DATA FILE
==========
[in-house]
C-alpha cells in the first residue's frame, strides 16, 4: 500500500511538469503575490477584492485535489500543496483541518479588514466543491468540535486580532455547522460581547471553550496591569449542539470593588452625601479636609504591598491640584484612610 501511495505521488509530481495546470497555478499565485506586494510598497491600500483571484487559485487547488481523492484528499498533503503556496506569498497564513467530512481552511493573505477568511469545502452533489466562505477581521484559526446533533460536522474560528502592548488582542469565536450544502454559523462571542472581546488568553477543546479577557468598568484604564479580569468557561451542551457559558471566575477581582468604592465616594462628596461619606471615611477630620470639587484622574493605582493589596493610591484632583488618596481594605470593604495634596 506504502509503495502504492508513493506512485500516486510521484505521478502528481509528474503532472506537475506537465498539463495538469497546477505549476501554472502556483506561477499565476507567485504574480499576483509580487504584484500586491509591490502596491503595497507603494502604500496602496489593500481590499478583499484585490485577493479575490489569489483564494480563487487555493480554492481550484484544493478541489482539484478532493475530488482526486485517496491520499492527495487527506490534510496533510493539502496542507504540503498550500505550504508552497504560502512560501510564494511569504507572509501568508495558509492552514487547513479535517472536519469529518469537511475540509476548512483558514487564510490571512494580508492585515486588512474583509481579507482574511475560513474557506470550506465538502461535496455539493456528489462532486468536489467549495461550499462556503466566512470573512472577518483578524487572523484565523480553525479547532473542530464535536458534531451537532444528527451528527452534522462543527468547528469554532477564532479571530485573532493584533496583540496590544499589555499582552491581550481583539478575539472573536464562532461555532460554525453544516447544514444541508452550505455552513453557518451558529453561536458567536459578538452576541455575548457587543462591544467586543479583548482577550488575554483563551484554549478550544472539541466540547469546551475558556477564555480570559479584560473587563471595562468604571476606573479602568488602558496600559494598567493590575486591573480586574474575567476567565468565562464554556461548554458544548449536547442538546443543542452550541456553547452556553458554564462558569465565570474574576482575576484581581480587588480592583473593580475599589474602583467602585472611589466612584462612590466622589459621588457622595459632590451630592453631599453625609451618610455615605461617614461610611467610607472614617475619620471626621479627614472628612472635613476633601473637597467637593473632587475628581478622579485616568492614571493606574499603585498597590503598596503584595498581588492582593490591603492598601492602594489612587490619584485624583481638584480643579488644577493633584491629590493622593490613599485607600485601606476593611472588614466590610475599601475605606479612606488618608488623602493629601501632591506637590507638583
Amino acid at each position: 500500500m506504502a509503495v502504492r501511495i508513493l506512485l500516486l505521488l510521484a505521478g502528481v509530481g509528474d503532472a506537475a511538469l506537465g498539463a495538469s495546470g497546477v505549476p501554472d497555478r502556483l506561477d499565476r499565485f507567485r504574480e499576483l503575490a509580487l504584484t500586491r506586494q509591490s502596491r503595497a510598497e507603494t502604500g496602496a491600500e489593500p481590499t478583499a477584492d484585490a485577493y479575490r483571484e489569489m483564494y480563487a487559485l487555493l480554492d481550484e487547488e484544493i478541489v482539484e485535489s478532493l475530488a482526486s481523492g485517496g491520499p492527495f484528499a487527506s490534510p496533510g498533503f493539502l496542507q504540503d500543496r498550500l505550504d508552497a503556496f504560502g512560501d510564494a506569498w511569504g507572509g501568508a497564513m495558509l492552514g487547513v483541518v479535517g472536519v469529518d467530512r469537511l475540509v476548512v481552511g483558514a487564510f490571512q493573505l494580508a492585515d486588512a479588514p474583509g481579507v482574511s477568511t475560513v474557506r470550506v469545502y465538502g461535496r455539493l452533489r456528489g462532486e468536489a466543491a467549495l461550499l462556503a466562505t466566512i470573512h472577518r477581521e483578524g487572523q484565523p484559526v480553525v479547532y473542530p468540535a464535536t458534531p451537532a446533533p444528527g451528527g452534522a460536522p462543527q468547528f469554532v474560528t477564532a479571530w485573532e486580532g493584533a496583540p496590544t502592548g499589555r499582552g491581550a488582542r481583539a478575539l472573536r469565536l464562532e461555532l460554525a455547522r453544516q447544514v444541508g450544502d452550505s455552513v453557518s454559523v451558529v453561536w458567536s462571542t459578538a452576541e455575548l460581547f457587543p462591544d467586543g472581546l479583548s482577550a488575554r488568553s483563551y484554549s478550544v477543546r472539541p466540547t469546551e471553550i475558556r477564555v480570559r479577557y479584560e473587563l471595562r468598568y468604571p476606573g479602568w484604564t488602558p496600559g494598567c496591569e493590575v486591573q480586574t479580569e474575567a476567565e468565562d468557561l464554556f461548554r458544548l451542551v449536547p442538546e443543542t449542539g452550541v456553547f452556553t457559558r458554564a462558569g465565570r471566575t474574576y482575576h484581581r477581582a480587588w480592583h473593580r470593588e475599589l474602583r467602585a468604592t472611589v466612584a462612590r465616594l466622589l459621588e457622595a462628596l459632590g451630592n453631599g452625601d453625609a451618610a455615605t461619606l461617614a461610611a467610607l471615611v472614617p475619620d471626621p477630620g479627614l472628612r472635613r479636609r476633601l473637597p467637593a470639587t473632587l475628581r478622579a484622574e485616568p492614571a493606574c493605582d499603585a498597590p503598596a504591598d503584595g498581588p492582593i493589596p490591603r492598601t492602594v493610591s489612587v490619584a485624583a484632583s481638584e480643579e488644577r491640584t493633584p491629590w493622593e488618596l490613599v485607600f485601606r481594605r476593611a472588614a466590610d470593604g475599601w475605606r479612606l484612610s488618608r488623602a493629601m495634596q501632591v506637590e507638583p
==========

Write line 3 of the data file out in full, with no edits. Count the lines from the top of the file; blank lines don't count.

Amino acid at each position: 500500500m506504502a509503495v502504492r501511495i508513493l506512485l500516486l505521488l510521484a505521478g502528481v509530481g509528474d503532472a506537475a511538469l506537465g498539463a495538469s495546470g497546477v505549476p501554472d497555478r502556483l506561477d499565476r499565485f507567485r504574480e499576483l503575490a509580487l504584484t500586491r506586494q509591490s502596491r503595497a510598497e507603494t502604500g496602496a491600500e489593500p481590499t478583499a477584492d484585490a485577493y479575490r483571484e489569489m483564494y480563487a487559485l487555493l480554492d481550484e487547488e484544493i478541489v482539484e485535489s478532493l475530488a482526486s481523492g485517496g491520499p492527495f484528499a487527506s490534510p496533510g498533503f493539502l496542507q504540503d500543496r498550500l505550504d508552497a503556496f504560502g512560501d510564494a506569498w511569504g507572509g501568508a497564513m495558509l492552514g487547513v483541518v479535517g472536519v469529518d467530512r469537511l475540509v476548512v481552511g483558514a487564510f490571512q493573505l494580508a492585515d486588512a479588514p474583509g481579507v482574511s477568511t475560513v474557506r470550506v469545502y465538502g461535496r455539493l452533489r456528489g462532486e468536489a466543491a467549495l461550499l462556503a466562505t466566512i470573512h472577518r477581521e483578524g487572523q484565523p484559526v480553525v479547532y473542530p468540535a464535536t458534531p451537532a446533533p444528527g451528527g452534522a460536522p462543527q468547528f469554532v474560528t477564532a479571530w485573532e486580532g493584533a496583540p496590544t502592548g499589555r499582552g491581550a488582542r481583539a478575539l472573536r469565536l464562532e461555532l460554525a455547522r453544516q447544514v444541508g450544502d452550505s455552513v453557518s454559523v451558529v453561536w458567536s462571542t459578538a452576541e455575548l460581547f457587543p462591544d467586543g472581546l479583548s482577550a488575554r488568553s483563551y484554549s478550544v477543546r472539541p466540547t469546551e471553550i475558556r477564555v480570559r479577557y479584560e473587563l471595562r468598568y468604571p476606573g479602568w484604564t488602558p496600559g494598567c496591569e493590575v486591573q480586574t479580569e474575567a476567565e468565562d468557561l464554556f461548554r458544548l451542551v449536547p442538546e443543542t449542539g452550541v456553547f452556553t457559558r458554564a462558569g465565570r471566575t474574576y482575576h484581581r477581582a480587588w480592583h473593580r470593588e475599589l474602583r467602585a468604592t472611589v466612584a462612590r465616594l466622589l459621588e457622595a462628596l459632590g451630592n453631599g452625601d453625609a451618610a455615605t461619606l461617614a461610611a467610607l471615611v472614617p475619620d471626621p477630620g479627614l472628612r472635613r479636609r476633601l473637597p467637593a470639587t473632587l475628581r478622579a484622574e485616568p492614571a493606574c493605582d499603585a498597590p503598596a504591598d503584595g498581588p492582593i493589596p490591603r492598601t492602594v493610591s489612587v490619584a485624583a484632583s481638584e480643579e488644577r491640584t493633584p491629590w493622593e488618596l490613599v485607600f485601606r481594605r476593611a472588614a466590610d470593604g475599601w475605606r479612606l484612610s488618608r488623602a493629601m495634596q501632591v506637590e507638583p